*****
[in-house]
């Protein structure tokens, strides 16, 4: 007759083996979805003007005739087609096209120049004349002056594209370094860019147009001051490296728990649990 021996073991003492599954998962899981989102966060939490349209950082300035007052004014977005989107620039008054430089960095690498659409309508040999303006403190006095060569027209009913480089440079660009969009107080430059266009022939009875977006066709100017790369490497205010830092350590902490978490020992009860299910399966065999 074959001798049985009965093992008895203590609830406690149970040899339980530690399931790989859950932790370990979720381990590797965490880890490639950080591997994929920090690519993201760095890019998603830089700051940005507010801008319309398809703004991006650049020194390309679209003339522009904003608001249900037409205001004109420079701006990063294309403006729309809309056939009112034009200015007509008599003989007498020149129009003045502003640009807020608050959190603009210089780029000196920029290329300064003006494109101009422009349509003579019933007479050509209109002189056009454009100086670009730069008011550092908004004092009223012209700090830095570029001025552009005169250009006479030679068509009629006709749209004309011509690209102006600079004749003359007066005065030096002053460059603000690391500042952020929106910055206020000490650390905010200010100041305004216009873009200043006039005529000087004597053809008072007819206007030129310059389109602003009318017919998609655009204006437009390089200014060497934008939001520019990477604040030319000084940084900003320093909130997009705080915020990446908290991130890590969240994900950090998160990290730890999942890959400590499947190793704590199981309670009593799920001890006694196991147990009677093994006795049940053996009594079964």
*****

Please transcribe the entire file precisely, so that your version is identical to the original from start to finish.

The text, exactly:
[in-house]
């Protein structure tokens, strides 16, 4: 007759083996979805003007005739087609096209120049004349002056594209370094860019147009001051490296728990649990 021996073991003492599954998962899981989102966060939490349209950082300035007052004014977005989107620039008054430089960095690498659409309508040999303006403190006095060569027209009913480089440079660009969009107080430059266009022939009875977006066709100017790369490497205010830092350590902490978490020992009860299910399966065999 074959001798049985009965093992008895203590609830406690149970040899339980530690399931790989859950932790370990979720381990590797965490880890490639950080591997994929920090690519993201760095890019998603830089700051940005507010801008319309398809703004991006650049020194390309679209003339522009904003608001249900037409205001004109420079701006990063294309403006729309809309056939009112034009200015007509008599003989007498020149129009003045502003640009807020608050959190603009210089780029000196920029290329300064003006494109101009422009349509003579019933007479050509209109002189056009454009100086670009730069008011550092908004004092009223012209700090830095570029001025552009005169250009006479030679068509009629006709749209004309011509690209102006600079004749003359007066005065030096002053460059603000690391500042952020929106910055206020000490650390905010200010100041305004216009873009200043006039005529000087004597053809008072007819206007030129310059389109602003009318017919998609655009204006437009390089200014060497934008939001520019990477604040030319000084940084900003320093909130997009705080915020990446908290991130890590969240994900950090998160990290730890999942890959400590499947190793704590199981309670009593799920001890006694196991147990009677093994006795049940053996009594079964």